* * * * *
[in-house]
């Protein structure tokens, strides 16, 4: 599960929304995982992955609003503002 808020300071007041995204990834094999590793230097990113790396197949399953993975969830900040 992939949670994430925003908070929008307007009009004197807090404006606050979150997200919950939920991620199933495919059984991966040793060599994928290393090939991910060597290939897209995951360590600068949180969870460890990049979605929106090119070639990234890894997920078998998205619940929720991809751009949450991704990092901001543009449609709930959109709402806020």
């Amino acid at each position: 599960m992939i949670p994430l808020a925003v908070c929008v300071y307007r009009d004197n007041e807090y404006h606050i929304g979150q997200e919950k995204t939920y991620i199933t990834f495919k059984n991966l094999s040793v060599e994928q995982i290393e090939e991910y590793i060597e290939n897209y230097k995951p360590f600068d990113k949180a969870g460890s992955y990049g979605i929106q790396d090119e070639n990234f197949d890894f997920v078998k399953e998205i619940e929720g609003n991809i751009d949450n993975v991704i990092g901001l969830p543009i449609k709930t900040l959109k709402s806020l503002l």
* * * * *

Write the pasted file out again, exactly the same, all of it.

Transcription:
[in-house]
């Protein structure tokens, strides 16, 4: 599960929304995982992955609003503002 808020300071007041995204990834094999590793230097990113790396197949399953993975969830900040 992939949670994430925003908070929008307007009009004197807090404006606050979150997200919950939920991620199933495919059984991966040793060599994928290393090939991910060597290939897209995951360590600068949180969870460890990049979605929106090119070639990234890894997920078998998205619940929720991809751009949450991704990092901001543009449609709930959109709402806020």
């Amino acid at each position: 599960m992939i949670p994430l808020a925003v908070c929008v300071y307007r009009d004197n007041e807090y404006h606050i929304g979150q997200e919950k995204t939920y991620i199933t990834f495919k059984n991966l094999s040793v060599e994928q995982i290393e090939e991910y590793i060597e290939n897209y230097k995951p360590f600068d990113k949180a969870g460890s992955y990049g979605i929106q790396d090119e070639n990234f197949d890894f997920v078998k399953e998205i619940e929720g609003n991809i751009d949450n993975v991704i990092g901001l969830p543009i449609k709930t900040l959109k709402s806020l503002l």